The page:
All of these solutions help enable communications during emergencies, but CB Radios, FRS, MURS, and GMRS cannot be used to contact 911 directly. Some Amateur Radio Service devices with certain functionality can be used to contact 911 via other amateur stations that remain connected to the traditional telephone network (e.g., via base or fixed stations).

The Commission notes that individuals who wish to transmit emergency communications during disasters using the General Mobile Radio Service or the Amateur Radio Service need to have the appropriate license and, in the case of the Amateur Radio Service, also have the proper training. More than 838,000 people currently hold FCC-issued Amateur Radio Service licenses, and licensed amateurs have a long history of establishing life-saving communications during emergencies, including on September 11, 2001, during Hurricane Katrina, and for recent wildfires. Because amateur equipment allows for higher power and operates on many frequencies, operators must possess a thorough knowledge of the radio art or they can potentially interfere with cellular networks, Wi-Fi networks, public safety and military communications, and more. Therefore, the Commission emphasizes that transmitting without a license or in violation of FCC rules is a serious matter.[viii]

Satellite Services. People in wildfire-prone areas can also use a variety of satellite services to contact family, friends, and emergency personnel.  While these services bypass local communications infrastructure and can generally be used anywhere, satellite signals can be interrupted due to terrain and certain weather events. Satellite providers offer various voice and data services, including satellite phones that can be used to call anyone, including 911. Satellite calls are routed through a call center. Satellite offerings also include broadband internet and light-weight data devices that provide emergency signaling capabilities, along with other features such as GPS and text messaging. Individuals need to subscribe to these services and may acquire the necessary equipment at electronics stores and online marketplaces. Certain light-weight data devices can also be purchased at outdoor-oriented and sporting goods retailers.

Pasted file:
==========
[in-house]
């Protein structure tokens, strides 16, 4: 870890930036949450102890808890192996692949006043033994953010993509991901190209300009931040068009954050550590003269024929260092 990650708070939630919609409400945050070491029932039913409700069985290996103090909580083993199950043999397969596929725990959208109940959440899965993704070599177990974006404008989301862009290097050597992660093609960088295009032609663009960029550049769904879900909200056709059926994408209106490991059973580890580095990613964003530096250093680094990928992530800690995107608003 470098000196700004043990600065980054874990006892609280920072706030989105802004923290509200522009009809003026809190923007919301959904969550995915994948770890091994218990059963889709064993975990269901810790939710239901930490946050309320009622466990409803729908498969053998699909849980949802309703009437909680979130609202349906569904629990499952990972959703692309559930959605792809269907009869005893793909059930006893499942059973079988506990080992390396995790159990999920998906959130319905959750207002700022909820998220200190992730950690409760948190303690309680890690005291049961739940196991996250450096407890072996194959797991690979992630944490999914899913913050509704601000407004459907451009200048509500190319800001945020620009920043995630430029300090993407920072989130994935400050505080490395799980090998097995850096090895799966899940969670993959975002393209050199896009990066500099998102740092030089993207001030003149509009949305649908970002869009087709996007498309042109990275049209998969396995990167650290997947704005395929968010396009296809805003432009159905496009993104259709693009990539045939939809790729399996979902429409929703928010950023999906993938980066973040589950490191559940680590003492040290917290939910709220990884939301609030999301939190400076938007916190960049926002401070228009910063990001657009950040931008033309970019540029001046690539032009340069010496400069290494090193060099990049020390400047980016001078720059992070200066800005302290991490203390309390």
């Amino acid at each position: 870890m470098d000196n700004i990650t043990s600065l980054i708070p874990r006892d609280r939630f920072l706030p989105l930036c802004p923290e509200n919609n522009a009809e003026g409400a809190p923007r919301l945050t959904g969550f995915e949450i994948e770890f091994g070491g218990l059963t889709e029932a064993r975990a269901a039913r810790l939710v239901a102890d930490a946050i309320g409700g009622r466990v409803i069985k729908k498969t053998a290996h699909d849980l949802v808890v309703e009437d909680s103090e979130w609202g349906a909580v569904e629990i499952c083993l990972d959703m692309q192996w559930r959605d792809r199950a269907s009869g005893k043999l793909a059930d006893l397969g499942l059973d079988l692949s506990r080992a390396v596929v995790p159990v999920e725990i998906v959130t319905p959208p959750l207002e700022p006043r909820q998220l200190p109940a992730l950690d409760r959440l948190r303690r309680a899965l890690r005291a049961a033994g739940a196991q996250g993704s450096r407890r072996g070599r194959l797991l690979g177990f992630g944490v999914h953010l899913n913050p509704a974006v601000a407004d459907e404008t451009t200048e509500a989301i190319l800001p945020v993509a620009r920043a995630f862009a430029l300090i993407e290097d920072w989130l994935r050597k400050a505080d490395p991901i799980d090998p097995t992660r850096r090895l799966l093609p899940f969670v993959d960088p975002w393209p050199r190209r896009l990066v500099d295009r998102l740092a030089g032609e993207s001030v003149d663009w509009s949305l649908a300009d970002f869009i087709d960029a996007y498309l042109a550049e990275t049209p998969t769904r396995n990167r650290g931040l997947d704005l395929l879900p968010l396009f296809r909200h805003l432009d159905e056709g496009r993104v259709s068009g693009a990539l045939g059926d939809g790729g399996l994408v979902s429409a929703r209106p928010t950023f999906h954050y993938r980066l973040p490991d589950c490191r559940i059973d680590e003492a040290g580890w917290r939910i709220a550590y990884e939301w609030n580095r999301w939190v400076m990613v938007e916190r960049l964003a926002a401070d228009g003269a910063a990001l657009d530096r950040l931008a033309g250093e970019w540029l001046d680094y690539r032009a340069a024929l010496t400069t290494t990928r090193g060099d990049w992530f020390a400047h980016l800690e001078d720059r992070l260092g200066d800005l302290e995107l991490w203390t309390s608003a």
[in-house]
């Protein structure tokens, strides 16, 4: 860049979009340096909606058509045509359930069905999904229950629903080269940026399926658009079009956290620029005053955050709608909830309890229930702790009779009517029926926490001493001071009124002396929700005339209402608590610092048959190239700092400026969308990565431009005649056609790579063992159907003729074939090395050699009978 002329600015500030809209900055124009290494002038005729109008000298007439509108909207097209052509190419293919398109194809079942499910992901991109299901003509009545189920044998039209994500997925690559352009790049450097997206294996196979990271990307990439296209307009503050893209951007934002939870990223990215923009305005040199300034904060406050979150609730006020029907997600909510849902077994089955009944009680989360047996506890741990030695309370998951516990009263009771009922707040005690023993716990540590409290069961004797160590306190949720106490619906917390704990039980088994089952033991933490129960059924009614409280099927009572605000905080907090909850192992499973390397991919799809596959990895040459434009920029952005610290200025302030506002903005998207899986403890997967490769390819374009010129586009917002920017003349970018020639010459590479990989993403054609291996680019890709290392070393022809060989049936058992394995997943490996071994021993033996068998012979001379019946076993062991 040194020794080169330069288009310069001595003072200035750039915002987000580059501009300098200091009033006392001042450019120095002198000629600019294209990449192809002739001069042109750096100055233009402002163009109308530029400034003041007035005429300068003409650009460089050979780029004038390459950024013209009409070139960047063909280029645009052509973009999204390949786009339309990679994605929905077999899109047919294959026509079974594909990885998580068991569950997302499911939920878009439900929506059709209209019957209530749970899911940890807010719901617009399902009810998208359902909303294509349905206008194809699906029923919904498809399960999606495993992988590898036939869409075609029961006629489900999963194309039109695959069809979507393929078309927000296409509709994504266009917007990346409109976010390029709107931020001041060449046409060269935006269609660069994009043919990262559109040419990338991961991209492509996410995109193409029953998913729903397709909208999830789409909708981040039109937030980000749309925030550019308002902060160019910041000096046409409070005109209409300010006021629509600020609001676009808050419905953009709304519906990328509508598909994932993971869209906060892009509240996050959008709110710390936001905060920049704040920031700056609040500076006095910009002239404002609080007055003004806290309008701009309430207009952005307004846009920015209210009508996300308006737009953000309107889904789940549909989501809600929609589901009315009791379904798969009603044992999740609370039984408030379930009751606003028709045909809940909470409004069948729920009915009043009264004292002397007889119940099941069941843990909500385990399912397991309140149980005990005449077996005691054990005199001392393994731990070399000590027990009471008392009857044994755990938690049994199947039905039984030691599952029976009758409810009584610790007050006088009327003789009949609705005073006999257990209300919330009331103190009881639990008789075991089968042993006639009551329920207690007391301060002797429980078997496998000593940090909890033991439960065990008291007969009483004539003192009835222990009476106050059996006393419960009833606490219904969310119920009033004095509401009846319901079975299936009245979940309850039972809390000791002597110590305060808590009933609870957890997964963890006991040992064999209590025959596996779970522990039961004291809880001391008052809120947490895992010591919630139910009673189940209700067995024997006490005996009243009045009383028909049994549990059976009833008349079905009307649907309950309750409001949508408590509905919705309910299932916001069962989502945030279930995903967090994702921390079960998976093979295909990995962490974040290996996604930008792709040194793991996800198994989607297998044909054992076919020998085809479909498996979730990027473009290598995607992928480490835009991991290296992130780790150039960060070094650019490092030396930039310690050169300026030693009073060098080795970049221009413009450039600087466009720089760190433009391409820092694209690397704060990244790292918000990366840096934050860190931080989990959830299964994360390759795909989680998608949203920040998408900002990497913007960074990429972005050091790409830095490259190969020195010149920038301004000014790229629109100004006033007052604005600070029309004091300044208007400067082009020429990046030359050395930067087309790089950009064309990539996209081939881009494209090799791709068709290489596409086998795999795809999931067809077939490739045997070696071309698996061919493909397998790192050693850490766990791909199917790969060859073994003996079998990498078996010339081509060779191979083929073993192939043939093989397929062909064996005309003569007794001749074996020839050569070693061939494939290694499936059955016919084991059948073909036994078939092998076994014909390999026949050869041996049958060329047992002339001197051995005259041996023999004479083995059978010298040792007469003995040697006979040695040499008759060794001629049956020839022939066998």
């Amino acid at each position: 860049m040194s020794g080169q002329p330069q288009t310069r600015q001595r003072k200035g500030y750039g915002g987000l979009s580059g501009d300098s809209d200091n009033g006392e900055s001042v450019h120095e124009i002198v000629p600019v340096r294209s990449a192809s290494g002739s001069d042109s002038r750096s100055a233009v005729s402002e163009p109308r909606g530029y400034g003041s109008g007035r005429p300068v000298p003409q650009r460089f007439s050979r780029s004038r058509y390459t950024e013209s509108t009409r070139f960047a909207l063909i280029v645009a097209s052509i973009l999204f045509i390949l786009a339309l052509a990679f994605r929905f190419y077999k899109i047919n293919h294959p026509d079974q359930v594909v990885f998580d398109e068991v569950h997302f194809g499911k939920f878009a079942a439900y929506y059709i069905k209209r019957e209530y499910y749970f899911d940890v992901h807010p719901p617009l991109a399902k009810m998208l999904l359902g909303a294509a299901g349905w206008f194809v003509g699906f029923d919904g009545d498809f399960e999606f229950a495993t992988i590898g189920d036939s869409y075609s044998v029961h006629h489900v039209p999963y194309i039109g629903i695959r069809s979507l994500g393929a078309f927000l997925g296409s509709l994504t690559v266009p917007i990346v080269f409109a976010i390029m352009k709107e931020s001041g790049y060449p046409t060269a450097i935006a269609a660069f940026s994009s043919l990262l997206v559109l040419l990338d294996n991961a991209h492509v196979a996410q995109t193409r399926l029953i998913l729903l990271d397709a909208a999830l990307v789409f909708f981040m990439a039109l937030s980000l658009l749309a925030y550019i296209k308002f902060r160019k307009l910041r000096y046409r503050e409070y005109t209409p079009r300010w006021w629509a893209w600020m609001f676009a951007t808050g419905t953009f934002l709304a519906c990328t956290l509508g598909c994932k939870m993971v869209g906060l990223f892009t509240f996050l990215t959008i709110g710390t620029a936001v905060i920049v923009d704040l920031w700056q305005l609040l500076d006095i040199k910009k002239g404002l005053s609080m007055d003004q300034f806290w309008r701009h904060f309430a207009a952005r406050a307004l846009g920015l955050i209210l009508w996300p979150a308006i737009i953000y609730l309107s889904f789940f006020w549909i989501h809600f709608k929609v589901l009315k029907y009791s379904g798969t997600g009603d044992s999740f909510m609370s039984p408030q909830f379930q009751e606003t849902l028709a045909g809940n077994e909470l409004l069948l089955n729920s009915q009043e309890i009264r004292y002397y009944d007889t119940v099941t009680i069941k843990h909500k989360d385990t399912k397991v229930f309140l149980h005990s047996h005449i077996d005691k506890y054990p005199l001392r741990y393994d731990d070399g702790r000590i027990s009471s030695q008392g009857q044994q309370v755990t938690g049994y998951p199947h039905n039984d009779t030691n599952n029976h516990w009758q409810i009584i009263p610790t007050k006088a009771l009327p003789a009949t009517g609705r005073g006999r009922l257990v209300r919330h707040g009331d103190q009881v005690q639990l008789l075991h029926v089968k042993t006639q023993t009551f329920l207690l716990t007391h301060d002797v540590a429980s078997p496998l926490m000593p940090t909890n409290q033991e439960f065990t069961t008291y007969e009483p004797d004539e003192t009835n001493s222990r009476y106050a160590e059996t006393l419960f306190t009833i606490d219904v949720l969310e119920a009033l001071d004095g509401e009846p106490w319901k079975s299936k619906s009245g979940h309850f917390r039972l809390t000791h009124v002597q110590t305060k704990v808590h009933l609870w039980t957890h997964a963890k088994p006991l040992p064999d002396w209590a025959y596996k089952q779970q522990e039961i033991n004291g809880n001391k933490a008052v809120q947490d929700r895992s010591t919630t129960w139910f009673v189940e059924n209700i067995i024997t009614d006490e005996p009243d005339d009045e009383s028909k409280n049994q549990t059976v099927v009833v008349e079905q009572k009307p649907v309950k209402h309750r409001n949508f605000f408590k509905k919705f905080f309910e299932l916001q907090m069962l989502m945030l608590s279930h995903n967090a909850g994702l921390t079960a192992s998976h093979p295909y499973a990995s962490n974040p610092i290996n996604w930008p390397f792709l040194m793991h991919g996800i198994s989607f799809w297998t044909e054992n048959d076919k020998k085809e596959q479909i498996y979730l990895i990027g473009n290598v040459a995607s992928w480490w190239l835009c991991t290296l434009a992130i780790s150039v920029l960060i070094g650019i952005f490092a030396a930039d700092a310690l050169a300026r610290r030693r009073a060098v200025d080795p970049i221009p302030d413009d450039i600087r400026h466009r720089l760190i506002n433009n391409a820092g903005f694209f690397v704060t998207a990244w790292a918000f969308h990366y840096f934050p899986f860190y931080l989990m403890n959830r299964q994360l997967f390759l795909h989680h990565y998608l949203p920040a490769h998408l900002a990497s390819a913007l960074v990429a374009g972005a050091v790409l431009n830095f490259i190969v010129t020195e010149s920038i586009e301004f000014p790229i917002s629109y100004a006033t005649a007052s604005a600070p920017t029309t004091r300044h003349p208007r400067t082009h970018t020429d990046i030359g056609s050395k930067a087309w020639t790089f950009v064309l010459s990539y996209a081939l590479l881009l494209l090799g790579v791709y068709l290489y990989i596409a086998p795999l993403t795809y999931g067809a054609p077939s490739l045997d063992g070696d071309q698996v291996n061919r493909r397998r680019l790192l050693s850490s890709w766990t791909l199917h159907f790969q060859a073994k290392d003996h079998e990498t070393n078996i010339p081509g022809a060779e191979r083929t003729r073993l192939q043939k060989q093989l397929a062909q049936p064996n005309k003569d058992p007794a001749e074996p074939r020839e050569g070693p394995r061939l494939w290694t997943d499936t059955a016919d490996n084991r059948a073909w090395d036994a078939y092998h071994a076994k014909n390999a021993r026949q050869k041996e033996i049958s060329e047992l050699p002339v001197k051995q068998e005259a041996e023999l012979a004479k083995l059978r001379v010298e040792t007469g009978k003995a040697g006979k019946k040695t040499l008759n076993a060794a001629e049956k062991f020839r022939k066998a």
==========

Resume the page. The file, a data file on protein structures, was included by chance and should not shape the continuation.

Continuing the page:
All of these services operate independent of wireless and landline systems, so they provide alternatives if your mobile or home phone is out of service because of fire damage to wireline or wireless facilities (e.g., fiber, cell towers, antenna, and power supplies). These options have varying capabilities, regulatory requirements, and price points, so consumers are able to pick a service that works best for them. The FCC understands the serious risk that wildfires pose and works to support those affected by assisting communications providers as much as possible during such events.

For more information on how to prepare for wildfires or other emergencies, visit the FCC Emergency Communications Tips website at or the FEMA website at

[i] For example, consumers should communicate with state and local emergency management agencies to become familiar with frequencies and radio channels that may be available for consumer use during emergencies. Consumers can pre-program those frequencies and channels in alternative communications equipment that can be used in place of 911 services when conventional communications are not available.

[ii] While CB and FRS radios may be available at electronics stores, MURS radios are more likely to be available mostly at radio shops. More complex and expensive equipment is likely to be located at radio specialty shops.

[iii] Users must be aware that operating a radio that requires a license without receiving one from the Commission may result in enforcement action and can result in fines, imprisonment, and/or equipment confiscation. Additionally, all the equipment must be certified by the FCC. Users can identify certified equipment by the physical or electronic label on the unit.

[iv] GMRS allows for portable, mobile, base/fixed, and repeater stations; CB radio and MURS allow for portable, mobile, and base/fixed stations; and FRS is only permitted portable stations.

[v] 47 C.F.R. § 95.1705.

[vi] The equipment for more complex GMRS systems is most likely found at radio shops and can run into the thousands of dollars.

[vii] Federal law will require a small fee for amateur licenses in the future.

[viii] We note that FCC rules contain guidance about use of the Amateur Radio Service in emergency situations. Pursuant to Section 97.403, an amateur station may use “any means of radiocommunication at its disposal to provide essential communication needs in connection with the immediate safety of human life and immediate protection of property when normal communication systems are not available.” 47 C.F.R. § 97.403. In addition, Section 97.405 clarifies that “[n]o provision of these rules prevents the use by any amateur station in distress of any means at its disposal to attract attention, make known its condition and location, and obtain assistance.” These rules clarify that when normal communications are not available and the immediate safety of human life or protection of property is involved, amateur licensees may use any method of communication to communicate and resolve the emergency. For example, an amateur licensee may need to operate outside of their licensee class to use higher class privileges in response to certain emergencies. However, these provisions do not address use by persons without an amateur license.

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Friday, August 13, 2021